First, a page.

A Cautionary Tale - case commentary on X v Y: a rare Hong Kong non-enforcement decision
Nathaniel Lai and Dennis Wu, Sidley Austin | 22 February 2021
The recent Hong Kong Court of First Instance decision in X v Y  HKCFI 2782 clarified the principles regarding the proper interpretation of arbitration agreements, and provided an important reminder to tribunals to be careful not to stray beyond the parties’ pleaded cases.
Hong Kong Arbitration Week Recap: ADR in Asia Conference on US-China Relations – Challenges and Opportunities
Tze Siong Ang, Allen & Overy | 22 October 2020
Day three of Hong Kong Arbitration Week 2020 featured, as part of the ADR in Asia Conference, a panel session on US-China relations and the challenges and opportunities that arise out of that relationship. The session was chaired and moderated by Mr Peter Yuen of Fangda Partners. Mr Yuen was joined by a diverse group of panellists who each brought a different perspective on the current state of US-China relations and its impact on the global economy and how businesses operate.
Mainland China-Hong Kong Interim Measures Arrangement One Year On: Crossing the River by Feeling the Stones
Dong Long and Suraj Sajnani, King & Wood Mallesons | 4 September 2020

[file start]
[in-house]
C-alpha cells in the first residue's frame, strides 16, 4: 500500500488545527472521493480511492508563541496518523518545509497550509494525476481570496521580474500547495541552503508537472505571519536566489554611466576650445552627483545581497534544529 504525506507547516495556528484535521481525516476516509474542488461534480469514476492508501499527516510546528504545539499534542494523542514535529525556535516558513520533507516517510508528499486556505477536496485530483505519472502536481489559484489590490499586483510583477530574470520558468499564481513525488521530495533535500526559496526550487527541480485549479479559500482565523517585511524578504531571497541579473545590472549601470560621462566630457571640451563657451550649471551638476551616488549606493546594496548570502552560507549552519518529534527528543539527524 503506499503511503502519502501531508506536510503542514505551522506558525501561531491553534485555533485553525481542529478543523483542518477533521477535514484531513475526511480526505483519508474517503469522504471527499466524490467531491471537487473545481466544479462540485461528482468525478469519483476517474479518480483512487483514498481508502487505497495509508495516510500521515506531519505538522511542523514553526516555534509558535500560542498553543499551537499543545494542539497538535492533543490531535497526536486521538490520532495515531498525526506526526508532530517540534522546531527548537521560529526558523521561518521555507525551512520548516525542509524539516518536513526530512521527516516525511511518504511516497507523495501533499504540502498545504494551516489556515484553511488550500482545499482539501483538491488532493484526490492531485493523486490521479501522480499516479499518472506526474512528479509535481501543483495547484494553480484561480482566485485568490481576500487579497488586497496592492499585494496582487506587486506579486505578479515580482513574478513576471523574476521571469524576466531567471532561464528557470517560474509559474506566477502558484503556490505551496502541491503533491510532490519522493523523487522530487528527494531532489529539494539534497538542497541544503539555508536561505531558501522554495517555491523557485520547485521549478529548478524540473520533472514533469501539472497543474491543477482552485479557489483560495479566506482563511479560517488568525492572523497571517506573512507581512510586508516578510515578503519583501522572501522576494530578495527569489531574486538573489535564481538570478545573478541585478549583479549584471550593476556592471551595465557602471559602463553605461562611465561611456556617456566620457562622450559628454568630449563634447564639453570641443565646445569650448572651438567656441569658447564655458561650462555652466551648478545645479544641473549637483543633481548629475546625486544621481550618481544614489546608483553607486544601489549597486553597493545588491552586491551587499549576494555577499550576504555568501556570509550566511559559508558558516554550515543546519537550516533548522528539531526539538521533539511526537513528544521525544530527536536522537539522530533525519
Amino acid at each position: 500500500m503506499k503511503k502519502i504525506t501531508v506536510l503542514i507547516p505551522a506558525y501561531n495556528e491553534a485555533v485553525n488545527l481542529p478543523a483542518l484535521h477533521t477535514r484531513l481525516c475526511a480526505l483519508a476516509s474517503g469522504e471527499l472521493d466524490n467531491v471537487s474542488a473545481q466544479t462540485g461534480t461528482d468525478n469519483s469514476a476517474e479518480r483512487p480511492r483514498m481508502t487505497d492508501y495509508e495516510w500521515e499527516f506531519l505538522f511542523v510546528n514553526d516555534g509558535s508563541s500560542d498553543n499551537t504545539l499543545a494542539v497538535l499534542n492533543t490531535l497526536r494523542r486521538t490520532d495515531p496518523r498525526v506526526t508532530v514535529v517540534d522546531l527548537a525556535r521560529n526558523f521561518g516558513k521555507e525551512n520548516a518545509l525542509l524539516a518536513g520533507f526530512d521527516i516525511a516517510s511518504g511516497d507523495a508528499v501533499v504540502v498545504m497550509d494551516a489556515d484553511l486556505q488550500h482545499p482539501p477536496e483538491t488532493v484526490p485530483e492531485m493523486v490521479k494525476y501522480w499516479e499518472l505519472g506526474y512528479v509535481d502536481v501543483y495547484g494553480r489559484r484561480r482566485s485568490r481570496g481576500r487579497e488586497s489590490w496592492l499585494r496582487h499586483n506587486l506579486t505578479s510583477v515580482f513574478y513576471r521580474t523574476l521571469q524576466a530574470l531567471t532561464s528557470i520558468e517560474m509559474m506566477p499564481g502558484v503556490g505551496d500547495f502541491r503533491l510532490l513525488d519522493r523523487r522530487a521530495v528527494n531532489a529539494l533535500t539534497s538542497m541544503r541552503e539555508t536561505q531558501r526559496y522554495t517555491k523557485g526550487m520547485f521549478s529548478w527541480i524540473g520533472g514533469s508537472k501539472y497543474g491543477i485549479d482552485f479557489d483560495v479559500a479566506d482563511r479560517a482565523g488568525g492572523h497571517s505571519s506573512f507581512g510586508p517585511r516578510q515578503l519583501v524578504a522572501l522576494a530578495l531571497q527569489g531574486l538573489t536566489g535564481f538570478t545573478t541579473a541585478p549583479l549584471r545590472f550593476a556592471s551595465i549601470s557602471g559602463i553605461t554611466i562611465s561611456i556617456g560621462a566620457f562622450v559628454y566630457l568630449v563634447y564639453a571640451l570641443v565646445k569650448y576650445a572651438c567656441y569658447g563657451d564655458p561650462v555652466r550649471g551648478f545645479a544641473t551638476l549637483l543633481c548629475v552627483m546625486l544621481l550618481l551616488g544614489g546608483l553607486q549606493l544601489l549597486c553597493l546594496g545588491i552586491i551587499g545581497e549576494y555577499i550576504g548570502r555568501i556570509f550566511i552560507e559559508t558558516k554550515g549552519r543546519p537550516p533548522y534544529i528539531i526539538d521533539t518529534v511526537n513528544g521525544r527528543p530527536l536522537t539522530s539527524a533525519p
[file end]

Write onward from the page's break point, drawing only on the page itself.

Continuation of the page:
On 1 October 2019, the Arrangement Concerning Mutual Assistance in Court-ordered Interim Measures in Aid of Arbitral Proceedings by the Courts of the Mainland of the Hong Kong Special Administrative Region (the “Arrangement”) came into force. Kluwer previously reported it here and here. On 8 October 2019, the first interim measure under the Arrangement was granted by the Shanghai Maritime Court. We can expect to see more applications under the Arrangement. Inevitably, challenges will follow, creating a situation of “crossing the river by feeling the stones” (摸着石头过河) for parties and practitioners.
Encouraging Mediation as a Form of ADR in Hong Kong
Kenix Yuen & Felda Yeung, Gall Solicitors | 14 August 2020
Hong Kong has engaged in valiant efforts for over a decade to increase the appetite for mediation as an alternative dispute resolution (ADR) mechanism to resolve commercial disputes. Hong Kong first introduced mediation as a voluntary resolution process under the Civil Justice Reform (CJR) on April 2, 2009 though only time will tell if there is a strong, lasting appetite for mediation as a means of resolving disputes.